Michael Joseph Savage

..written originally as the funeral train made its way north from Wellington to Auckland, to his last resting place at Bastion Point.
Commenced St Martins, Christchurch April 1940; Completed Whakatane 1946

I stood before a monument
Set in a plot of green
High on a hill o'er a city
Where the air was fresh and clean
I saw the words that were written
Read them again and again
An epitaph most beautiful
`He served his fellow men'.

I saw again in memory
A man of stature slight
Thoughtful, friendly and sincere
Whose face was ever bright
With the purpose of his mission
To raise to loftier heights
And gave unto his fellow man
The fullness of his rights.

I heard again the beloved voice
As I stood there alone.
Softly, slow in measured phrase
Came the old familiar tone;
'I will never let you down
We will co-operate with you."
Simple homely words that came
From a man whose heart was true .

I saw him by a grave-side
Lonely and sore, distressed
Watched Harry Holland's mantle
On his slight figure rest
That he wore it well; Time was to tell
One epoch making night
When the writing on the wall proclaimed
The triumph of a peoples faith
The promise of a Future bright.

In reverie, a nation marched
From out the breadlines chilly vale
To sunny heights, with hope reborn
In human trust, he did not fail!
His simple faith in those he lead
Their trust in his sincerity
Bought a newer, better day
An ear of prosperity.

I saw him stand in Parliament
And the people's will proclaim
Watched the writing of the statute
That forever bears his name.

'Succour for the poor and needy
A better safeguard for old age.',
Our history's most human page.

I heard the cheering throngs again
Greeting him everywhere;
Glimpsed little groups by radios
As his voice went o'er the air
Then a scene of Maori homage
Brought back the smiling face
Of a Great White Rangitira
Whose love had raised the status
Of a proud and gallant race.

I saw him in his place once more
Faced by political foes
Mindful of his own beginnings
And the ranks from which he rose;
Always conscious of his duty
Keeping his escutcheon clean
Playing his part with dignity
With will of steel ...yet calm, demean
Two decades thus he graced
The grim political scene
Leaving behind a memory
...Forever green.

At last I watched a funeral train
Bear him one sorrowful day
Past city and wayside station
Where people waited to pay
Simple, humble tributes
To a friend;
I heard the sad sweet music
That came softly o'er the hill
Like a holy benediction
Beautiful and rare.

Thus in reverie I stood
Before that hallowed shrine
In the silent sacred presence
Of that character so fine
Who in short years of leadership
Gave the best that in him lay
In silent unselfish service
To bring a better day.

In humbleness I bowed my head
Enriched by my pilgrimage
To the resting place of him
Whose hand had written a human page
In the story of our land
Then as I raised my eyes, I saw
A shaft of sunlight, ...heaven sent
Rest upon his monument;
`He served his fellow men'.
The words in golden letters shone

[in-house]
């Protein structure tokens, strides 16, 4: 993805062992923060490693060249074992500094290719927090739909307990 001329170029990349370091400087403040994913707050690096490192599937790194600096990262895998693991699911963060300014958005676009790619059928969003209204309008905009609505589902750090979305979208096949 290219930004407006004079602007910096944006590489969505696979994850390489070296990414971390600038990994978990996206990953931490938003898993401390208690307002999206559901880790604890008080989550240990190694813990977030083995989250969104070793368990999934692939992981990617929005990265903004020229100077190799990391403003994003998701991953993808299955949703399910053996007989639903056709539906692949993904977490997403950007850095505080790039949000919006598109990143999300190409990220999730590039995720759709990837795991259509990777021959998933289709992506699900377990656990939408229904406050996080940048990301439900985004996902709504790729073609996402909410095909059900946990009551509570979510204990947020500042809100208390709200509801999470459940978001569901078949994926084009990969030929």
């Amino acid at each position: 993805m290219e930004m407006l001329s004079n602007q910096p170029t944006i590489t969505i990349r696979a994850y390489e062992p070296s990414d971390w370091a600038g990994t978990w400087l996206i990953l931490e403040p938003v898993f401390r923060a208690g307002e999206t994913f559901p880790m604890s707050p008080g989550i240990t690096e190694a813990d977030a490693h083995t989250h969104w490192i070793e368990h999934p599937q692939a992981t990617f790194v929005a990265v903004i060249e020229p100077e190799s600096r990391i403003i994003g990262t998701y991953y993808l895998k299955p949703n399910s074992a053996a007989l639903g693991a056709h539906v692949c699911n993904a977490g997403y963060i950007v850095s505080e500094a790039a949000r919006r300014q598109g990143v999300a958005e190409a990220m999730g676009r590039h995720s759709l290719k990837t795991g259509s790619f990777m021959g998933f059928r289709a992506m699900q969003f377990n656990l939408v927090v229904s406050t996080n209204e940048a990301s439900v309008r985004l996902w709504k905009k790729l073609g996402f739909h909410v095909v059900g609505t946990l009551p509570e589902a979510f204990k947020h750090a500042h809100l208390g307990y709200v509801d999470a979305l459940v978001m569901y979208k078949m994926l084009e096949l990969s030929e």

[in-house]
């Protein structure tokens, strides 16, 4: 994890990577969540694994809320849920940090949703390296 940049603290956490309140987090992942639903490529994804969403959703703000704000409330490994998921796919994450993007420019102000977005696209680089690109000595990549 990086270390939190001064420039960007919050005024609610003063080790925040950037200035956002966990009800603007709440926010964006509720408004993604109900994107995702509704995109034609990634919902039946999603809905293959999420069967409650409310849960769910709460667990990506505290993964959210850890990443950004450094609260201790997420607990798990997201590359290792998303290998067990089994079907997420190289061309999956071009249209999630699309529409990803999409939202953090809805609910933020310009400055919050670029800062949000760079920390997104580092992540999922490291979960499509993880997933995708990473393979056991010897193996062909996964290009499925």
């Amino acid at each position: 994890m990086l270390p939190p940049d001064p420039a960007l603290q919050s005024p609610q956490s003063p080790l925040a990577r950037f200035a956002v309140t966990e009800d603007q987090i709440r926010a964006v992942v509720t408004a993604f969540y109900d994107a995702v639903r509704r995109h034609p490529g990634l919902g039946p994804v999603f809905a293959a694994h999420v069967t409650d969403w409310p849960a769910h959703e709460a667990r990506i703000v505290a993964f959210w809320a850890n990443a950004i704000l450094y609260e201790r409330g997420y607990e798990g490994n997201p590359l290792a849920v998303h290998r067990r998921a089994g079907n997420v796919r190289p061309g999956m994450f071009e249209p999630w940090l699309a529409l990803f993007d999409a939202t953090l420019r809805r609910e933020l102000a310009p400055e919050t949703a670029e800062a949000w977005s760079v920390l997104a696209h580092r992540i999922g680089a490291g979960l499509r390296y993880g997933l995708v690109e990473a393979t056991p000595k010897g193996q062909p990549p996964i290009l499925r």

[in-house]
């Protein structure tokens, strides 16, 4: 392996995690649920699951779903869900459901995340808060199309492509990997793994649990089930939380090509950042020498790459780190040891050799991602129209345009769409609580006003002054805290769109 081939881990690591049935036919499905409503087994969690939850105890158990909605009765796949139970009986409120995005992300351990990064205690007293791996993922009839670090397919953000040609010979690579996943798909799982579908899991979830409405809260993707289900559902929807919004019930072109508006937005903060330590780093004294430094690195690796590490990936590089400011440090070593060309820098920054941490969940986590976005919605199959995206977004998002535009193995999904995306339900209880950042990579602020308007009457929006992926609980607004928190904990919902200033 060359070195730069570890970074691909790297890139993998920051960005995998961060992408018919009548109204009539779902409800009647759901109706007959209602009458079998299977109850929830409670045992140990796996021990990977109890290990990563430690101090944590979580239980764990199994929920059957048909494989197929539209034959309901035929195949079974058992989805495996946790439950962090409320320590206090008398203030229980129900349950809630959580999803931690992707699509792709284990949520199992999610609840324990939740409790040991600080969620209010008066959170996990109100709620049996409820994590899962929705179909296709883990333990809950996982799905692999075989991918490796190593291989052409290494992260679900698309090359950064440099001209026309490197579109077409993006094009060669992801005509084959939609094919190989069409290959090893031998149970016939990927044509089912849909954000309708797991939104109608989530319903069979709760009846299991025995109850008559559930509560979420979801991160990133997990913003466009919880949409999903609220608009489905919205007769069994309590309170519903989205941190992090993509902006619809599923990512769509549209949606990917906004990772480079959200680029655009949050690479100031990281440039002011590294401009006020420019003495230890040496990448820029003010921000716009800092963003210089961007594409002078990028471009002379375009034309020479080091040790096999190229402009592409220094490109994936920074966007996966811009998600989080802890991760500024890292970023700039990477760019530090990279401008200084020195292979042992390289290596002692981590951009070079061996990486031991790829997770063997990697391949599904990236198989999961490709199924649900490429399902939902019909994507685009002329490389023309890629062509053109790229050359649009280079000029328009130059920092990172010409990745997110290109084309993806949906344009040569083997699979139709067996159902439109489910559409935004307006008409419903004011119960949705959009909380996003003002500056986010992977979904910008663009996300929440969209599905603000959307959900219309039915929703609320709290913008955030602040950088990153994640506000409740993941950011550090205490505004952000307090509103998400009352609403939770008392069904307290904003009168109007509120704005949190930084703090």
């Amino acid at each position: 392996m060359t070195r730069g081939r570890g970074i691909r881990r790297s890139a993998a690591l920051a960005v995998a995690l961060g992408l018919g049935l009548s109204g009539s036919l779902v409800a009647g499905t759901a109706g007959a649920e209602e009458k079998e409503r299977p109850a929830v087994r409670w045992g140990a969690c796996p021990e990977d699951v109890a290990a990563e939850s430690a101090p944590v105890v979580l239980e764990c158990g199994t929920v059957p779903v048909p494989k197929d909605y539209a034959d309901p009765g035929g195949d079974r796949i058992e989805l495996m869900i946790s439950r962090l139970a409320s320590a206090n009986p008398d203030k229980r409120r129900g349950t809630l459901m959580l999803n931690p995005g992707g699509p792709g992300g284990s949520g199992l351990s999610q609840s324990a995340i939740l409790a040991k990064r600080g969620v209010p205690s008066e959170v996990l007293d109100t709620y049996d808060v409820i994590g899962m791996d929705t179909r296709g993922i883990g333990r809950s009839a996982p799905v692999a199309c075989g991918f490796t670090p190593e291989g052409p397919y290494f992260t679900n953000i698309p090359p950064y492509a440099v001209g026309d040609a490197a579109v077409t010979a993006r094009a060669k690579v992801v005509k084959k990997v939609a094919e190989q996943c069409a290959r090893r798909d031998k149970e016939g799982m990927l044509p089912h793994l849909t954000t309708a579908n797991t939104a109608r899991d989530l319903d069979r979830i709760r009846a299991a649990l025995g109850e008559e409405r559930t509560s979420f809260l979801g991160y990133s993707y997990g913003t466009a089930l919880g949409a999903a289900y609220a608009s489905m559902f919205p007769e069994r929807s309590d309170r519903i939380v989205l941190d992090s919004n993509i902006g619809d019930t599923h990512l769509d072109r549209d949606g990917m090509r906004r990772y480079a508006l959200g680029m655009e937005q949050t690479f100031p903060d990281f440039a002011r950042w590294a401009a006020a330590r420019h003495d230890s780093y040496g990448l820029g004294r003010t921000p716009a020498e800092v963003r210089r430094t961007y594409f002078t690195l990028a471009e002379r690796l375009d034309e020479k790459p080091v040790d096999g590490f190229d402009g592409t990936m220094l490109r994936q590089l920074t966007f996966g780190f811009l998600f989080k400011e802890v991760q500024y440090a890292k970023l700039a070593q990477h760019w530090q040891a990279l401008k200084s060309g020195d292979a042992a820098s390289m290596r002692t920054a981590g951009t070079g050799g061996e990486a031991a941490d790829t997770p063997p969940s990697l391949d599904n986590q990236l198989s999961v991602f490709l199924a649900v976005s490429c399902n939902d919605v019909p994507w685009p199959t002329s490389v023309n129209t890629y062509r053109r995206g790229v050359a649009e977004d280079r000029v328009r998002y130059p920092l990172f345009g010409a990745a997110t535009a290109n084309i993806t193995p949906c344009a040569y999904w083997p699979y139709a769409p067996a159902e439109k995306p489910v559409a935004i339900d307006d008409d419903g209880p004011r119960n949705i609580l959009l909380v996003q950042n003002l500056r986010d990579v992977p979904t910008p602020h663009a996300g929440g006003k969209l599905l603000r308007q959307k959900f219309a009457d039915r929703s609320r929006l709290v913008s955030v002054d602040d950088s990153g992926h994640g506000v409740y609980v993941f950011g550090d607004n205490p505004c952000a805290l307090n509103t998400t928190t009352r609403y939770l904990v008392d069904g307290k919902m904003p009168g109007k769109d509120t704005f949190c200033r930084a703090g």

But for a brief rich moment
Ere the light had gone.

I turned to wend my homeward way
Inspired and in awe
By a fleeting glimpse of the future
That his prophetic vision saw;
A new-born age of Brotherhood
A common unity
The consummation of the plan
Of Him who walked by Galilee.

'Vale, Michael Joseph Savage
Age and Youth in tribute stand
you have won an honoured niche
In your adapted land!
Rest in Peace O humble spirit
Rest from labour nobly done;
Though you have gone, the torch goes on
As go it must till the goal is won,
From morning's dawn till daylight fades
'Neath starlit sky or blackest night
We march toward that distant view
That in your lifetime brighter grew
Remembering with gratitude
A kindly soul whose heart imbued
His struggle for the right.'

His was the heart of Humanity
Searching for those higher things
Seeking the glorious Ultimate
That faith with striving brings
His were the Footsteps of Hope
Tramping the highways of Fear
His the soul of the People
Counting no cost too dear
His the Voice of Brotherhood
Sounding the one Clear Call
His the Hand of Friendship
Held out to one and all
His the Vision of a Future
Fashioned in Understanding's Flame,
Comradeship of Men and Nations
Humanity ...worthy of its name.

Ours the memory of a Friend
Who spent his life unselfishly
Sparing neither mind nor health
that his fellow man be free
From the spectre torch of Poverty
And Fear's soul-destroying blight;
Free to walk with Dignity
In the Light.
Ours the glorious privilege
In this allotted span
To build a mighty structure
On his simple plan
That all men everywhere shall see
In his blue-print for Humanity
The Golden Ultimate achieved
The One True Liberty.

...a funeral train in the moonlight,

I watched till it turned the bend,

Leaving in the Sacred Silence,

A memory of a Friend


New Zealand's First Labour Prime Minister. This photo hung in a place of reverence in tens of thousands of New Zealand homes. Born in Tatong Victoria on 23 March 1872, he died in Wellington on the 27 March 1940 . His last resting place is at Bastion Pt Auckland.

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